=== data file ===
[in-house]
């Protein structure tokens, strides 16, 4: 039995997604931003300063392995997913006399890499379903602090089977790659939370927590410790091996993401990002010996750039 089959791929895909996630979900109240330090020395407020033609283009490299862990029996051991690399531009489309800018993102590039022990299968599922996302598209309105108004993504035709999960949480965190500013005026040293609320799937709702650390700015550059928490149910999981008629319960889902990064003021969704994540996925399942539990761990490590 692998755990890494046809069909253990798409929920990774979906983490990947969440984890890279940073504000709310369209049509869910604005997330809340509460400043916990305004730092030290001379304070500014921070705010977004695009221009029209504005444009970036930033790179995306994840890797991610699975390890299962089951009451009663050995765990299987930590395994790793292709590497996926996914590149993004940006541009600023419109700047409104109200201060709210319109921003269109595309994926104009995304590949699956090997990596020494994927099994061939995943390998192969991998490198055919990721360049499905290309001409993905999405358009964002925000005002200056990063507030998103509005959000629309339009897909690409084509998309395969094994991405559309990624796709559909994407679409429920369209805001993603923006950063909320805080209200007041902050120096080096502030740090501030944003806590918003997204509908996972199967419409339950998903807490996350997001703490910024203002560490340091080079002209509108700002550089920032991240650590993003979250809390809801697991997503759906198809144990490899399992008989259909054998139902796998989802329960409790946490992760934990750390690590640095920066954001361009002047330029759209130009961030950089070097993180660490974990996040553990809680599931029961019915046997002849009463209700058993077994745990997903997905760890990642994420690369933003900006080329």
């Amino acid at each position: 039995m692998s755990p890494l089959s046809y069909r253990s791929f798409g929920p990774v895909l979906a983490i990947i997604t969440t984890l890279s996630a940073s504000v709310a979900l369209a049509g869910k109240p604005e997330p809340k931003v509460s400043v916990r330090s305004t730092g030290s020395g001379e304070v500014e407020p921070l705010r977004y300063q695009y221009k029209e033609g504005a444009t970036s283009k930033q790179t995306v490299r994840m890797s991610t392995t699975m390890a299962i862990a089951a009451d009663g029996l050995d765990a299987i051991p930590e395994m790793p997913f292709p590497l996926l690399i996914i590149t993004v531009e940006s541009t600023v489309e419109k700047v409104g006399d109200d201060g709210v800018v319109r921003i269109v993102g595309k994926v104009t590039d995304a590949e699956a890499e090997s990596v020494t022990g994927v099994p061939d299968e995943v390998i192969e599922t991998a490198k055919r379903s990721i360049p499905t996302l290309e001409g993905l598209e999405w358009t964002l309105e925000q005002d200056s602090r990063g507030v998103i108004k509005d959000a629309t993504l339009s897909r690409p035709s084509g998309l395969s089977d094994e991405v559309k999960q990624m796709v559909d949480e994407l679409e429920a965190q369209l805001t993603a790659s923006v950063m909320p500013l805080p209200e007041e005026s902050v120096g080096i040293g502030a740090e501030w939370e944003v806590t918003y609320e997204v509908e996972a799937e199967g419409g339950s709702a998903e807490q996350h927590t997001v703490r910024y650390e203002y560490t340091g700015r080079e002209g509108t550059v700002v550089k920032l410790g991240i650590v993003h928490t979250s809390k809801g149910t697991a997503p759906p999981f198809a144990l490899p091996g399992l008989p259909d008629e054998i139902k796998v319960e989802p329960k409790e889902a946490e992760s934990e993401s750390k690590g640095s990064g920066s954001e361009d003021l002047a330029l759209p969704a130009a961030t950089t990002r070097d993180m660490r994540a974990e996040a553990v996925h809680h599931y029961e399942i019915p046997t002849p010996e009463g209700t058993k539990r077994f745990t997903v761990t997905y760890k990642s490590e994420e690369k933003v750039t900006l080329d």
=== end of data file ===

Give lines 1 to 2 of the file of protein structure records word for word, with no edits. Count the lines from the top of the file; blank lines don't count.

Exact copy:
[in-house]
């Protein structure tokens, strides 16, 4: 039995997604931003300063392995997913006399890499379903602090089977790659939370927590410790091996993401990002010996750039 089959791929895909996630979900109240330090020395407020033609283009490299862990029996051991690399531009489309800018993102590039022990299968599922996302598209309105108004993504035709999960949480965190500013005026040293609320799937709702650390700015550059928490149910999981008629319960889902990064003021969704994540996925399942539990761990490590 692998755990890494046809069909253990798409929920990774979906983490990947969440984890890279940073504000709310369209049509869910604005997330809340509460400043916990305004730092030290001379304070500014921070705010977004695009221009029209504005444009970036930033790179995306994840890797991610699975390890299962089951009451009663050995765990299987930590395994790793292709590497996926996914590149993004940006541009600023419109700047409104109200201060709210319109921003269109595309994926104009995304590949699956090997990596020494994927099994061939995943390998192969991998490198055919990721360049499905290309001409993905999405358009964002925000005002200056990063507030998103509005959000629309339009897909690409084509998309395969094994991405559309990624796709559909994407679409429920369209805001993603923006950063909320805080209200007041902050120096080096502030740090501030944003806590918003997204509908996972199967419409339950998903807490996350997001703490910024203002560490340091080079002209509108700002550089920032991240650590993003979250809390809801697991997503759906198809144990490899399992008989259909054998139902796998989802329960409790946490992760934990750390690590640095920066954001361009002047330029759209130009961030950089070097993180660490974990996040553990809680599931029961019915046997002849009463209700058993077994745990997903997905760890990642994420690369933003900006080329």